- The Broncos: Denver didn’t need to win on Sunday at home against the Chiefs to win the awful AFC West. But even though they made it through the back door, losing that game, at home, by a score of 7-3? Pretty disgusting. Tim Tebow is pretty much over, as evidenced by these last three Broncos losses. Next stop, the off-season and a whole new round of questions about Tebow after the Steelers vaporize him and his teammates on Sunday.
- The Raiders: Oakland needed a win to get in so it promptly went out and gave up 38 points at home in a loss to the going nowhere Chargers, setting a new league record for most penalties in a season in the process. What was even better was the enxt day when coach Hue Jackson (who, remember, traded a first and a second round pick for Carson Palmer), ripped his team after the loss while taking zero responsibility for his own complicity in the Raiders 1-4 finish. Jackson seems to be a bit of a power tripper, which likely won’t serve him too well when the team hires a new general manager to oversee his wacky personnel decisions next year. Yep, same ol’ Raiders. Even when they’re better, they’re still a mess.
- The Bears: A day after finishing the season having lost six of seven and missing the playoffs, Chicago fired its general manager but retained head coach Lovie Smith. Not that Smith deserved the gate, but how in the hell is that supposed to work? Even if the new GM doesn’t fire Smith the minute he gets the job and keeps him on as head coach for say, a year (a la Mike Holmgren and Eric Mangini in Cleveland), how does Smith survive long-term? And how will he get through to his players the same way if they know his fate is at the mercy of the new GM who didn’t hire him? If you’re going to clean house, clean house. Don’t half-ass it like the Bears just did.
A fond farewell to out favorite bullies/assholes, the Jets, who saw yet another blustery guarantee by coach Rex Ryan go up in smoke with a 19-17 loss to the Dolphins. It was the third straight loss for the Jets, who will miss the playoffs for the first time under Ryan, meaning that it will be at least a couple of hours before he guarantees they win the Super Bowl next year.
In the end, along with an awful performance by GM Mike Tannenbaum in providing depth for the roster headed into this season, the Jets were undone by the culture fostered by Ryan since his arrival in New York three years ago. Players have always been allowed to run amok in the Jets locker room, spouting off whatever comes to mind, respect for anyone else be damned. Ryan has behaved in much the same way over his tenure, routinely shit talking anyone and everyone without stopping for even a second to think about the consequences of his behavior.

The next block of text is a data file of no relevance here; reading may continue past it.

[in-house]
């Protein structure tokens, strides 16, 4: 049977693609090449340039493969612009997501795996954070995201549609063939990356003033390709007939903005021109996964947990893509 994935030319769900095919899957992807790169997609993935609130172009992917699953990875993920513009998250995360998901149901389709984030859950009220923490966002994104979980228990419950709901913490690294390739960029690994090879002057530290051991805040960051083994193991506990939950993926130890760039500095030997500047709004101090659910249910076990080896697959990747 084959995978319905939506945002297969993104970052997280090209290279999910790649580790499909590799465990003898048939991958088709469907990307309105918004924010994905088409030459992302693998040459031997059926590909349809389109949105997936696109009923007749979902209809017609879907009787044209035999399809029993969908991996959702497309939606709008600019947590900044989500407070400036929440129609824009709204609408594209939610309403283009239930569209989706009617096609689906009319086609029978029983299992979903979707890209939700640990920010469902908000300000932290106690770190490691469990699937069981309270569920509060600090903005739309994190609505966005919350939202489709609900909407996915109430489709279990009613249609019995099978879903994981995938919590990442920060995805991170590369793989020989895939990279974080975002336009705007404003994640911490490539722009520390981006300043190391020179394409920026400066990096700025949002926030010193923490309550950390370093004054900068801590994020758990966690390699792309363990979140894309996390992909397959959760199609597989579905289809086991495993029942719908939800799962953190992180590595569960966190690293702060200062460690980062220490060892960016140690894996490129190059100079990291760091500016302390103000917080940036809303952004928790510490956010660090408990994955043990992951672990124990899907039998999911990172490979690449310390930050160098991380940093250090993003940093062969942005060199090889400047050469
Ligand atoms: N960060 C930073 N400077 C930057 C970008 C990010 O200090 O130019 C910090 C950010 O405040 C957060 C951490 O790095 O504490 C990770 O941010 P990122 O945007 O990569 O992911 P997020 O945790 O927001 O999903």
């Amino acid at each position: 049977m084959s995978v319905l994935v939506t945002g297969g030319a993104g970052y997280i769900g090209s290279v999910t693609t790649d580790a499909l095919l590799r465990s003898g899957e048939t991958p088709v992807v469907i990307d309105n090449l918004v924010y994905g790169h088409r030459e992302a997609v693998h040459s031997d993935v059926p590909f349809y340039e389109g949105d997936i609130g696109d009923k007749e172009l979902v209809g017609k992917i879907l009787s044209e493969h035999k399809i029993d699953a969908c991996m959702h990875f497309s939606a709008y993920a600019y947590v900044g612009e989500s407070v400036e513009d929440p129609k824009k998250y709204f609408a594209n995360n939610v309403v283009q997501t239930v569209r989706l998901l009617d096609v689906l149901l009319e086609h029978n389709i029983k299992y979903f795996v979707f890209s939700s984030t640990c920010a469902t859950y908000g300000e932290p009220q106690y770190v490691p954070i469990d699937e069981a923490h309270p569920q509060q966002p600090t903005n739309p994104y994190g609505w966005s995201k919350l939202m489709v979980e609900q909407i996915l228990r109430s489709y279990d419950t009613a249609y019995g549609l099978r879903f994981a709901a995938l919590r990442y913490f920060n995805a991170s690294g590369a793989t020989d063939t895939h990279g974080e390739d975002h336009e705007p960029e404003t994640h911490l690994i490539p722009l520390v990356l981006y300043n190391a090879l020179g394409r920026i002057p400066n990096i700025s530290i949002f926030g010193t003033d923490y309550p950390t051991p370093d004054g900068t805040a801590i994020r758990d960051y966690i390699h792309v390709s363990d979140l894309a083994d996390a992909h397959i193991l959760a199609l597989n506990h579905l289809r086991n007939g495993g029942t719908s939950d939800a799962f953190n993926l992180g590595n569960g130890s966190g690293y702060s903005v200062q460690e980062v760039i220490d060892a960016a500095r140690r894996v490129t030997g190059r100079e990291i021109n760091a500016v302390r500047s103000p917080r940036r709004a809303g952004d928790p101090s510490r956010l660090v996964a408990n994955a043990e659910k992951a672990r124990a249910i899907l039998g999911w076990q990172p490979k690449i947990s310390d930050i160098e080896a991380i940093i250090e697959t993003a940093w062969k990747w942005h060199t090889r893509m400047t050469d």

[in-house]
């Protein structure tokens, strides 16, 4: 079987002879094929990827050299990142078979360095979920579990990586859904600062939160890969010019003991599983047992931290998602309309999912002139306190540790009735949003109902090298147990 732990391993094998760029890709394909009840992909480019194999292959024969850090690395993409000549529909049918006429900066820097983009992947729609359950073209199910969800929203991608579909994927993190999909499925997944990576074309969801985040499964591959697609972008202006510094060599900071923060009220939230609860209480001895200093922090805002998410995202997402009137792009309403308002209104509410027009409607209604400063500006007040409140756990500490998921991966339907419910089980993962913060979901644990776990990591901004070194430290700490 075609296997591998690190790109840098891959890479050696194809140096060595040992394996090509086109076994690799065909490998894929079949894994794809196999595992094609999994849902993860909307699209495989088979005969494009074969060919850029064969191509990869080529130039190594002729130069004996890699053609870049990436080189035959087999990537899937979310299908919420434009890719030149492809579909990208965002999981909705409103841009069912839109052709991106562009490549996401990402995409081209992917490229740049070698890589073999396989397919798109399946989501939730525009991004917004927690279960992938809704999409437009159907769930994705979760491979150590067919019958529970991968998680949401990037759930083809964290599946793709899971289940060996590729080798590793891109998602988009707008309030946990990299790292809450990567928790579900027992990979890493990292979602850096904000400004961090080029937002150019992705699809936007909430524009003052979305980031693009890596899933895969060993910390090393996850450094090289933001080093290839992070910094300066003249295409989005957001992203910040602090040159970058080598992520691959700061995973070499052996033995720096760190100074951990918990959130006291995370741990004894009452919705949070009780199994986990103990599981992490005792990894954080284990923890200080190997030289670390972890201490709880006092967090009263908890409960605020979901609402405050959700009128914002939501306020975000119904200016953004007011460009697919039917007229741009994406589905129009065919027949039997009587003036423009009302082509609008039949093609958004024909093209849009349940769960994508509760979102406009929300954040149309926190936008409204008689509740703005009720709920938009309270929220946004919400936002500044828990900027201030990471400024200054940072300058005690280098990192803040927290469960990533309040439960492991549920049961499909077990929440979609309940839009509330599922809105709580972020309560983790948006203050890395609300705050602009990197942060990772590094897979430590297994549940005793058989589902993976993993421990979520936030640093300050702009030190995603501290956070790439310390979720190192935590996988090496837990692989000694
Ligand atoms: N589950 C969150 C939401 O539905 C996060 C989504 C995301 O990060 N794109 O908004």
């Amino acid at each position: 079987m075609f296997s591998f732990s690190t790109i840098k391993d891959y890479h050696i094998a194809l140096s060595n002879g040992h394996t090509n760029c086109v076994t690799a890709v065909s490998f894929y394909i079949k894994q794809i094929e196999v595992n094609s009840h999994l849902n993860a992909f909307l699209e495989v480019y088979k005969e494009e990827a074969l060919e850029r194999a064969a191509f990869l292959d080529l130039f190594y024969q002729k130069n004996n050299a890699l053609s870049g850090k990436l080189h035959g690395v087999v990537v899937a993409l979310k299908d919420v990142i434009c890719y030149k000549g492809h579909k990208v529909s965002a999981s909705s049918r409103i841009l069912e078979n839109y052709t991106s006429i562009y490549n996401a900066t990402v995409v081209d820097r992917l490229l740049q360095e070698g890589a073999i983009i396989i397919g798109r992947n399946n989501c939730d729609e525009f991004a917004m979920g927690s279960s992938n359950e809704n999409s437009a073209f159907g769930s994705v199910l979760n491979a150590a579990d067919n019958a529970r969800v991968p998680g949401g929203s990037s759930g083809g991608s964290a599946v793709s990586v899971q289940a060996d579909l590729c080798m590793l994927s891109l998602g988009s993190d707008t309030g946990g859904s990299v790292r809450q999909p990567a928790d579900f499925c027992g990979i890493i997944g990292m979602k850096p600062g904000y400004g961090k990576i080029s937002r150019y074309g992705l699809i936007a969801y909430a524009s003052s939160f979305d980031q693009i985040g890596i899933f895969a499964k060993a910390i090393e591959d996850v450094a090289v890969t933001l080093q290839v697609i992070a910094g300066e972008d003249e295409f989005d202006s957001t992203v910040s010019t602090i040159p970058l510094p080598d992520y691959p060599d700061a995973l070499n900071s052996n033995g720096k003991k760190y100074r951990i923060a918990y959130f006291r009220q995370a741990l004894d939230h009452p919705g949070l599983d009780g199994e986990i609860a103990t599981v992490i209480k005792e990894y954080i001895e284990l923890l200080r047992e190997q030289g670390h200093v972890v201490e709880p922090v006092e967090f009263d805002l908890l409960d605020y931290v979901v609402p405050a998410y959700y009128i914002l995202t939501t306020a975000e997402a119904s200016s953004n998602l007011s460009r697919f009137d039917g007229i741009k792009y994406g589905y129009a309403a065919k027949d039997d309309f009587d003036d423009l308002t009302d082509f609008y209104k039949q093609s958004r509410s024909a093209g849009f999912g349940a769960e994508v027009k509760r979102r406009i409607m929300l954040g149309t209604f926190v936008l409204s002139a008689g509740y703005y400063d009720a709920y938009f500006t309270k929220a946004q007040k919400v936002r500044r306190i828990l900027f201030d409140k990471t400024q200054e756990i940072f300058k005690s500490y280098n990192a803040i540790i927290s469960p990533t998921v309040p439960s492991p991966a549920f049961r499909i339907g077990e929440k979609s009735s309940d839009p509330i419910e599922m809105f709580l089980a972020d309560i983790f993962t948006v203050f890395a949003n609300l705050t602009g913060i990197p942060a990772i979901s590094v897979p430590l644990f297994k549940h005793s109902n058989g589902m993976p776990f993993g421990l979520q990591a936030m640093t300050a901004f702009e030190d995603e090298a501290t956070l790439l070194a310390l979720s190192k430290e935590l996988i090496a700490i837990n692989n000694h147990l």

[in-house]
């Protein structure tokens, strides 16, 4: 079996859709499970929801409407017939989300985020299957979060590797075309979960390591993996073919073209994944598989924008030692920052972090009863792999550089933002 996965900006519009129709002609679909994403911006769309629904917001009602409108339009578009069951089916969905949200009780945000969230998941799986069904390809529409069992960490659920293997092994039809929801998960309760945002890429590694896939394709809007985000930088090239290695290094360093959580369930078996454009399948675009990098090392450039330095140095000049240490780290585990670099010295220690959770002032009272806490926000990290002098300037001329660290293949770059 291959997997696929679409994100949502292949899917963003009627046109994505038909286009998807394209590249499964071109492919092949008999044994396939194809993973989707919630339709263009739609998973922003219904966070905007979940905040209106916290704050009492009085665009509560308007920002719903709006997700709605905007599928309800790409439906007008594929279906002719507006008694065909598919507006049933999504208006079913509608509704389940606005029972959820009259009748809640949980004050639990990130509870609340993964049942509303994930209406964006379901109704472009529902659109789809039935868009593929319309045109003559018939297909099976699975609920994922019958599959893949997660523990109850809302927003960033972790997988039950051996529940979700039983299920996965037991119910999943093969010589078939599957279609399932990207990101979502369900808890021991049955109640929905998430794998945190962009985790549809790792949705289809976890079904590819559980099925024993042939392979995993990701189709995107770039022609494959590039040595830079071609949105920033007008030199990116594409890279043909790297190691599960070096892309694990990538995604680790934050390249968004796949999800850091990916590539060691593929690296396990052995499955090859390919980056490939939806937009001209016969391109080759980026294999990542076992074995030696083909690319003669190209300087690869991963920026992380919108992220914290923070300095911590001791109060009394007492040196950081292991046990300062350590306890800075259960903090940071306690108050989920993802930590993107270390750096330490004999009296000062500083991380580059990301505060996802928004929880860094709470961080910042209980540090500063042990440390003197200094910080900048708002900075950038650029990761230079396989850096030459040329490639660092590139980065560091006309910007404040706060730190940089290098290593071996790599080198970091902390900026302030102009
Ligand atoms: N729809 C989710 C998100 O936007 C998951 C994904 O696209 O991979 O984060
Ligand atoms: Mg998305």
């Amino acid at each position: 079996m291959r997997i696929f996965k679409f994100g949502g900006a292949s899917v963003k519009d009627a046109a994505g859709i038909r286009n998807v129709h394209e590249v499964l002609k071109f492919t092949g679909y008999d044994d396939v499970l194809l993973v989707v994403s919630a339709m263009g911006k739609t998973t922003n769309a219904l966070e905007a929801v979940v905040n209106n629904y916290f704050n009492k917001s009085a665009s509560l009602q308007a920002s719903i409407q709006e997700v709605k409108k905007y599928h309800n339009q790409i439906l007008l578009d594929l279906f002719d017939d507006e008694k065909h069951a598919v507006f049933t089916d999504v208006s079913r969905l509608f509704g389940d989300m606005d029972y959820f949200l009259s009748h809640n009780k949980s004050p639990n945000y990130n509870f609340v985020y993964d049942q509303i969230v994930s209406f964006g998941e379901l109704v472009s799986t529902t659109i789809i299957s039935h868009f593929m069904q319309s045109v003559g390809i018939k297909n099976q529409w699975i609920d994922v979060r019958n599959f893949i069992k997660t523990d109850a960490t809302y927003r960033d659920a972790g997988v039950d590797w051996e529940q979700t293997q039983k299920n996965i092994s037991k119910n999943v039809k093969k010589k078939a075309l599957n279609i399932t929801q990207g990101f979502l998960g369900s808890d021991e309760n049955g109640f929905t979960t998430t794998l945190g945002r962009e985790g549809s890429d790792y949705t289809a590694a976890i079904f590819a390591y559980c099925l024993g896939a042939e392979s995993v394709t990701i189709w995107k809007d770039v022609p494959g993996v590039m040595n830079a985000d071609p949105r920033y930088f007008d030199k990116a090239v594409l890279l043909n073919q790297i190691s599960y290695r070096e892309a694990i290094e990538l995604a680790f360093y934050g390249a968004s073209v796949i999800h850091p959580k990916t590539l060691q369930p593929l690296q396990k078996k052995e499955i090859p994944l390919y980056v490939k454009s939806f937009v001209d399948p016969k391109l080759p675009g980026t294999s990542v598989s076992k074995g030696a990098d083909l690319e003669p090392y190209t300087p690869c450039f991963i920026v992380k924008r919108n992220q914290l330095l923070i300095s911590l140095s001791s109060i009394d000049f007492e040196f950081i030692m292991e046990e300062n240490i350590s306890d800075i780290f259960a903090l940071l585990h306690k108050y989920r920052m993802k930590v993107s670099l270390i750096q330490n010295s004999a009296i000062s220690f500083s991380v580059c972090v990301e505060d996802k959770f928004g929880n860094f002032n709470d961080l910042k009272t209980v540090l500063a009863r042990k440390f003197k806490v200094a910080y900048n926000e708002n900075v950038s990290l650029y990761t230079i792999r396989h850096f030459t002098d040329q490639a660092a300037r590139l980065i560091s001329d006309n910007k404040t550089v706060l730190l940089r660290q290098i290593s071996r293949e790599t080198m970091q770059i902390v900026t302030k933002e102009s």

Now, the inmates are running the asylum. “Captain” Santonio Holmes basically quit in the middle of the game against Miami, being screamed at to get off the field in the huddle by some of his teammates, then lambasted in the press afterward for being a total selfish piece of shit all season long. It got so bad that even rookie, seventh-round pick Greg McElroy, a QB out of Alabama who didn’t see the field all year, ripped the team’s culture, declaring a “corrupt mindset” had infested the locker room, and discussing instances of players not caring about wins or losses so long as they got theirs. It didn’t help the Jets that they have a terrible quarterback who is worse now than he was as a rookie, have a mediocre running game and play a defense that can’t generate any pressure on opposing QBs even though drawing that up is supposedly Ryan’s strong suit. But the biggest reason why the Jets failed so spectacularly this season is because of Ryan himself and the attitude he encourages from his players every time he opens his big mouth.
The day after his season ended, Ryan was typically defiant. He said, “I’m always going to chase a Super Bowl. I get criticized for it beyond belief. But if you don’t, you’re probably a loser. I’m not a loser.” Oh but you are, Rex. Because what you don’t get is that you get criticized beyond belief not for chasing a Super Bowl, something every coach and player in the league also does. You get criticized beyond belief because you can’t help yourself from constantly talking about it, something very few of those other players and coaches don’t do. If Ryan ever learns to control himself, behave with even an iota of humility and without so much of the unnecessary bombast, maybe he will lead a team to a title one day. From the sounds of it, this disaster of a season did not teach him that, or anything for that matter. So get ready for that guarantee for next year. It’s coming around the bend.